A legendary Persian fighter who strikes fear into his enemies’ hearts when he wields his wicked blade and has the ability to scale tall buildings like a cat and roll swiftly out the way when trouble beckons. No, this is not the Prince of Persia but the far less well known Garshasp whose exploits were chronicled on ancient carvings thousands of years ago and have now been brought to life in Garshasp: The Monster Slayer.
The story goes that after Azhi Dahaka, the leader of the forces of evil, was captured, a number of his Deevs (i.e. monster commanders) decided to rise up and fight back against the humans. One of these, Hitasp, kills Garshasp’s brother and steals a vital sacred mace and your role as Garshasp is to seek revenge, recover the mace and naturally kill as many monsters as possible.
Varied gameplay, various bugs
The action is top-down, third-person and combat is clearly designed along God of War lines. Garshasp can perform light or heavy strikes with either a sword or his giant mace. As he gains points he can create more and more powerful combos and special moves to lay his foes out flat. Throughout the maps, he can collect health and experience orbs from statues and when it comes to boss fights, the outcomes are frequently decided by Quick Time Event choices.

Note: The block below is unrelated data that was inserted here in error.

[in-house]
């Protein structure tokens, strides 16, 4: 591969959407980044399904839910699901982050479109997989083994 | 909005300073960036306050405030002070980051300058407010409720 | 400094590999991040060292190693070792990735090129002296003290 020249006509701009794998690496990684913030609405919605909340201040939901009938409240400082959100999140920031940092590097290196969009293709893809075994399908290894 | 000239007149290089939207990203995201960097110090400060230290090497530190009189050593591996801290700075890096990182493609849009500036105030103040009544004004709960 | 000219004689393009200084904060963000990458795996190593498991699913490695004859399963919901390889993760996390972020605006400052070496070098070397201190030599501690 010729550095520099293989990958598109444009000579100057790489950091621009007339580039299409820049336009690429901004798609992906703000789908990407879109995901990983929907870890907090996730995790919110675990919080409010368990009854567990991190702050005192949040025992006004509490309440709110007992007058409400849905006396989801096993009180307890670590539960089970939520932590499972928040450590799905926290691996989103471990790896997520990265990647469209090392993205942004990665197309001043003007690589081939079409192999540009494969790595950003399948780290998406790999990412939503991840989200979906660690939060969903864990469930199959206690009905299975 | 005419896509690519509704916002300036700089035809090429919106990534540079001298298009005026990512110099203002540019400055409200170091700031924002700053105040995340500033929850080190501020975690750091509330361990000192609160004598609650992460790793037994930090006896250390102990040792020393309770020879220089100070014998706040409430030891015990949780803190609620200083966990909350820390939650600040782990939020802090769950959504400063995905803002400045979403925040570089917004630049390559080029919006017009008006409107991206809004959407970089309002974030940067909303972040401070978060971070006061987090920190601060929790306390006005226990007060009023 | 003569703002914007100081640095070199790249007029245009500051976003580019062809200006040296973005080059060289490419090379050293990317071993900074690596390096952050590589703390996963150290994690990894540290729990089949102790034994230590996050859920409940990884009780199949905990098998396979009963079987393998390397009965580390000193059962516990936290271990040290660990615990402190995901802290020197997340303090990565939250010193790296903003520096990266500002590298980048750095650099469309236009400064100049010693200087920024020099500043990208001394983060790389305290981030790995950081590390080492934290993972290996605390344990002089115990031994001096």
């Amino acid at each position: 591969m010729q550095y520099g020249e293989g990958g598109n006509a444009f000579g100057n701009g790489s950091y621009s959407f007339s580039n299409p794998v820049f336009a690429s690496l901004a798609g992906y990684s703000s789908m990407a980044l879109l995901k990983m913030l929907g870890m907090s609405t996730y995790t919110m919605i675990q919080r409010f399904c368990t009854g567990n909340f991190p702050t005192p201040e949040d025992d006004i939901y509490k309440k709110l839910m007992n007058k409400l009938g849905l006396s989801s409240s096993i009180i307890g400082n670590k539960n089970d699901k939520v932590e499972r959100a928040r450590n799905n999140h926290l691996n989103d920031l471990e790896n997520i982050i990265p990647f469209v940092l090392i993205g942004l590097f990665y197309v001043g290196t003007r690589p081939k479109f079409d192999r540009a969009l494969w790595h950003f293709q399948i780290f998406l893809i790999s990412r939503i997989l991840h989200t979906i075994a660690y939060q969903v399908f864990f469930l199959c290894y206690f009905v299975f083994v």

There’s some variation in the gameplay, including platform-leaping, lever-pulling and in one sequence manoeuvring down a river on a raft whilst fighting off marauders. For a budget title (available at a discount initially from Steam), there are some lush graphics and half-decent cutscenes, with a stately sounding voiceover pushing along the narrative.
However, the game suffers from some serious negatives including a (literally) uncontrollable camera that often hides the hero and his adversaries from view or chooses a totally unfriendly angle. Keyboard controls are shaky and wayward at best, so you’ll need an Xbox controller to make it bearable. There are holes in the map you can fall into, invisible walls, dodgy collision detection and uneven sequences where you slide down walls using your dagger as a brake. More finishing time needed, clearly.
Company: Lace Mamba Global
- Detailed location graphics.
- Clunky controls, bugs in map and camera.
Garshasp starts with a good idea to tap a new source of Iranian mythology that looks quite impressive - it's unfortunately spoiled by a number of technical problems, camera uncontrollability and unexpected bugs - more Glitch of Persia than Prince.